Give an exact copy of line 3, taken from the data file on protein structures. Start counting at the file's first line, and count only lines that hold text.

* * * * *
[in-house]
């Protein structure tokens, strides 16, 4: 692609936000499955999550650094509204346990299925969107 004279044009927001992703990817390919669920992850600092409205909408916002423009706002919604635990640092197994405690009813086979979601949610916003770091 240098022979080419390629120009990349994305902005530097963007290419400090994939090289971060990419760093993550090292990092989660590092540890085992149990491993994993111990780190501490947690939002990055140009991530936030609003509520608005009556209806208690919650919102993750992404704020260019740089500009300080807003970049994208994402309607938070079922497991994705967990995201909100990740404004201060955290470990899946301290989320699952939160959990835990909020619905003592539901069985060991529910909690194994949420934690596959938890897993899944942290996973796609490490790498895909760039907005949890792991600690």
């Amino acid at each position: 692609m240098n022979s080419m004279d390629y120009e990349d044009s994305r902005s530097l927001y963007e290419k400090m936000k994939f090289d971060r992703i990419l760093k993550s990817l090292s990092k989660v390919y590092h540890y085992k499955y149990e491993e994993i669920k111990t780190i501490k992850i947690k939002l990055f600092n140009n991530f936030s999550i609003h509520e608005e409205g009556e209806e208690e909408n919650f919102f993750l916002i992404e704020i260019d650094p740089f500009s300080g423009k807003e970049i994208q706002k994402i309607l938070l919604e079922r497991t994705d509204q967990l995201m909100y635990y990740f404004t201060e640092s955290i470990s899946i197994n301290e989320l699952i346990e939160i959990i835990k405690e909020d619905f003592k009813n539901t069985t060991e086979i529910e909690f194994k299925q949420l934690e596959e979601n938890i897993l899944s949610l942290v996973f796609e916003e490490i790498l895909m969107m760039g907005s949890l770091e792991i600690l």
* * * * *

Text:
């Amino acid at each position: 692609m240098n022979s080419m004279d390629y120009e990349d044009s994305r902005s530097l927001y963007e290419k400090m936000k994939f090289d971060r992703i990419l760093k993550s990817l090292s990092k989660v390919y590092h540890y085992k499955y149990e491993e994993i669920k111990t780190i501490k992850i947690k939002l990055f600092n140009n991530f936030s999550i609003h509520e608005e409205g009556e209806e208690e909408n919650f919102f993750l916002i992404e704020i260019d650094p740089f500009s300080g423009k807003e970049i994208q706002k994402i309607l938070l919604e079922r497991t994705d509204q967990l995201m909100y635990y990740f404004t201060e640092s955290i470990s899946i197994n301290e989320l699952i346990e939160i959990i835990k405690e909020d619905f003592k009813n539901t069985t060991e086979i529910e909690f194994k299925q949420l934690e596959e979601n938890i897993l899944s949610l942290v996973f796609e916003e490490i790498l895909m969107m760039g907005s949890l770091e792991i600690l």